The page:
Over two thousand years later, French psychologist Gustave Le Bon wrote a treatise that examined the same phenomenon that Pericles attempted to guard his city against during the Peloponnesian War. In The Crowd: A Study of the Popular Mind, Le Bon wrote,
By the mere fact that he forms part of an organized crowd, a man descends several rungs in the ladder of civilization. Isolated, he may be a cultivated individual; in a crowd, he is a barbarian—that is a creature acting by instinct.
While later studies have concluded that the “mad mob” theory might not be entirely accurate, they have identified a contagion that can spread through crowds, causing them to act out.
Today, we continue to see the currents of crowds take hold on individuals and cause them to do things they might not do if they were alone. For example, in the 2011 Vancouver Riots, when the Boston Bruins beat the Vancouver Canucks to win the Stanley Cup, a seventeen-year old up-and-coming athlete was caught on film attempting to light a police car on fire. During his trial he apologized, saying he was “caught up in the moment.” Even within our own borders, we have seen peaceful demonstrations turn violent in less than a few minutes.
We are not immune to social forces in the online world. Some psychologists have attributed our online behavior to a feeling of deindividuation that can arise when interacting with so many like-minded people, which causes us to act more aggressively than we would in the physical world. In other words, we might never verbally assault another person at a restaurant or randomly proclaim what we are thinking to everyone at the office, but online we lose ourselves in the crowd and start acting differently. Additionally, leaders can also find themselves mimicking the behavior of others—another phenomenon that takes place in crowds. So, we may start tweeting and commenting on things that we wouldn’t have before we saw others doing it.
Returning to social media, military leaders have to be cognizant of the effects of crowds on their actions. To further this goal, we’ve developed four questions we should ask ourselves before we move with the flow of the crowd and engage in social media discussions.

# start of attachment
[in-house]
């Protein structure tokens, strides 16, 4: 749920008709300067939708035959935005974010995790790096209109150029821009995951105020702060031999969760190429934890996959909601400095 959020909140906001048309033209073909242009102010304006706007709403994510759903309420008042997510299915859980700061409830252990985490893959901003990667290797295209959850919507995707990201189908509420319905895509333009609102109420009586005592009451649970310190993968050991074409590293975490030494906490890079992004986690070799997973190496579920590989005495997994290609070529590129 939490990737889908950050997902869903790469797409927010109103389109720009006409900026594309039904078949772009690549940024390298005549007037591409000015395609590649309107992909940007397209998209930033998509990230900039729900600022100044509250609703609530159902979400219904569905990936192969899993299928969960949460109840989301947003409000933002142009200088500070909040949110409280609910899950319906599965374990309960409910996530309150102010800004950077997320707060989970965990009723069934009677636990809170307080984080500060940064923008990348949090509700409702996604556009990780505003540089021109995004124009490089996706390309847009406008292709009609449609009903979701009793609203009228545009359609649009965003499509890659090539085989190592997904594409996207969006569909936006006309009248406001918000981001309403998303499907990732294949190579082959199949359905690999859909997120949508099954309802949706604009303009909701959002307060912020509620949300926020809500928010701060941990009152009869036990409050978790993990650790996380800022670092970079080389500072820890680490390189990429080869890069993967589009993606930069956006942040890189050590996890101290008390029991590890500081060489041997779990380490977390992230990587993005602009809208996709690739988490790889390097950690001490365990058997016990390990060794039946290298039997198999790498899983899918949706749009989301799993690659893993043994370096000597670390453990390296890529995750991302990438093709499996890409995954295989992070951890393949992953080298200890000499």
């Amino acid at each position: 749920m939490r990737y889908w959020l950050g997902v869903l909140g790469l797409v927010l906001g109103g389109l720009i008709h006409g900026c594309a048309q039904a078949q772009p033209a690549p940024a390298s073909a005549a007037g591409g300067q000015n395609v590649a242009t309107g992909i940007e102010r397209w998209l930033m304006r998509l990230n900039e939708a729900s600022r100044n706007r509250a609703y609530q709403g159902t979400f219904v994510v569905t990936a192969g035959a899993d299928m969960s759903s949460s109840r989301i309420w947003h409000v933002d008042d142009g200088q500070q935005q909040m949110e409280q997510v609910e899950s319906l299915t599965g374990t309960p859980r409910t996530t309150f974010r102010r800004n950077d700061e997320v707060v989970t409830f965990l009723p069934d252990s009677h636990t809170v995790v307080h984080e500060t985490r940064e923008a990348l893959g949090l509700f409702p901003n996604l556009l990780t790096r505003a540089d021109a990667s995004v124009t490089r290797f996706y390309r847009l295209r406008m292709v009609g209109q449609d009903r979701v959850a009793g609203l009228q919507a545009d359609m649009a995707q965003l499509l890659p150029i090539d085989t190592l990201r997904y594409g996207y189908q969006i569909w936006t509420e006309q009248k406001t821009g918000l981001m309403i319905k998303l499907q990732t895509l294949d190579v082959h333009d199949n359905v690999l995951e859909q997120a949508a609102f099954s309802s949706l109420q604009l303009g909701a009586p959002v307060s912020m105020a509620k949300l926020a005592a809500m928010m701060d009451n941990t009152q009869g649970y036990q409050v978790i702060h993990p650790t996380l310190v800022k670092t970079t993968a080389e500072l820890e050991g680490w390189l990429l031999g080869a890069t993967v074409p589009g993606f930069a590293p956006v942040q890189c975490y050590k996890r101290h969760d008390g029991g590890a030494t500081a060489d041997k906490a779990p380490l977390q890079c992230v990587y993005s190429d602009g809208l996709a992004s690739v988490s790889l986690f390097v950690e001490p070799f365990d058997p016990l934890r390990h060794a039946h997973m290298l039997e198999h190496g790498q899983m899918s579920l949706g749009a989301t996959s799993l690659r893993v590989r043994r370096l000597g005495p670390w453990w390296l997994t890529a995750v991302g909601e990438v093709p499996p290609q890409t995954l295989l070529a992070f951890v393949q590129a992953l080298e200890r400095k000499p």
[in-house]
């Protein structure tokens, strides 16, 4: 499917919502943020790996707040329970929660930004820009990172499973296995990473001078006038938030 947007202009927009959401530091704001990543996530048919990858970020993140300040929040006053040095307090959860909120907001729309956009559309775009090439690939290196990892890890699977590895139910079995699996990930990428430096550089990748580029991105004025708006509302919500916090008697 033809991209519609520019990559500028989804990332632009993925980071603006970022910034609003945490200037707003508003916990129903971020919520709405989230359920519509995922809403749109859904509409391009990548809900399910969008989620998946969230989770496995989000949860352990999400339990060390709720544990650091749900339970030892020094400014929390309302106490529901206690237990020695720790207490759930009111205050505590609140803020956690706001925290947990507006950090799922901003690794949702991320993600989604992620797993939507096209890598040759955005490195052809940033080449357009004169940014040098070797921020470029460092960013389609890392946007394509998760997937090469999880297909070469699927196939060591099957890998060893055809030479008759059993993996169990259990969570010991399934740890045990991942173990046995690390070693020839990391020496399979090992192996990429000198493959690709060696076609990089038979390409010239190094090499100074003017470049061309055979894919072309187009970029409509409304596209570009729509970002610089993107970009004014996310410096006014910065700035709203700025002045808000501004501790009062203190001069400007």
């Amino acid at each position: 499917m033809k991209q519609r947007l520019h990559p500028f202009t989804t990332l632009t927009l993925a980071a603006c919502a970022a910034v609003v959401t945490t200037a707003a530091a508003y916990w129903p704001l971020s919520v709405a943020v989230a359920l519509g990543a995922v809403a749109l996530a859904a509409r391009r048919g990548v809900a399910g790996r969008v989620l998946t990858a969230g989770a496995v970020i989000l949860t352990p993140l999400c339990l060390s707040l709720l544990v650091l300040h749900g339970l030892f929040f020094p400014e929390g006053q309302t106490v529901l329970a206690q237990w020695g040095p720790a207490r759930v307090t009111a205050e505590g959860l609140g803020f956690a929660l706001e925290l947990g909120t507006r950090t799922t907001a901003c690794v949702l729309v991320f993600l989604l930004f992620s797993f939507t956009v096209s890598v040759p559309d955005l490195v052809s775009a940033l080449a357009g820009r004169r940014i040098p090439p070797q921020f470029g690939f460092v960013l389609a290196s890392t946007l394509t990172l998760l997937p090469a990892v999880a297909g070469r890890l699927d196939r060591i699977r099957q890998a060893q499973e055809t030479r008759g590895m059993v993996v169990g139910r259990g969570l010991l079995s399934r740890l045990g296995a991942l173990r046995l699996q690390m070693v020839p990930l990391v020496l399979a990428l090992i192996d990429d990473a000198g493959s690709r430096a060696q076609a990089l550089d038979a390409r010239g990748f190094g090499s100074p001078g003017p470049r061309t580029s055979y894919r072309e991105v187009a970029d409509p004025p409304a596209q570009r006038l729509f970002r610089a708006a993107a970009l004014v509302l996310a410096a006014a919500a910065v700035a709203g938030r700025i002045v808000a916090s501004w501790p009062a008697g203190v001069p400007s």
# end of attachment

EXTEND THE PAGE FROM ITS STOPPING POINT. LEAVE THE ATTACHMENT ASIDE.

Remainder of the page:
Why am I really posting my angry comment online?
Often, you see something on Facebook or Twitter and feel the need to jump into the argument, but why? You may justify it in your head, with your inner monologue telling you that you’re standing up for yourself or pointing out a mistake in someone else’s angry rant, but when you pause and ask yourself why you are really responding, you may find that you’re doing it because of an underlying chink in your own armor. You might be doing it because the gravitational pull of the crowd is heavy and you don’t have the inner fortitude to back off. It could be because you’re seeking social validation of some form. You might be chasing attention because it feels good to get likes, shares, and retweets, or virtue signaling to make yourself look better to others.
What am I solving by jumping into the fray?
Again, before impulsively moving with the flow of the crowd, it’s worth asking what you’re actually solving by adding your hot take to a heated discussion. Will your angry tweet effect change on the matter in question? Is your hostile post adding to the senseless noise already surrounding this subject? Most importantly, and in this age of misinformation, do you have enough knowledge on this subject to make an informed opinion? Multiple studies have shown that people make decisions based more on emotion than on logic.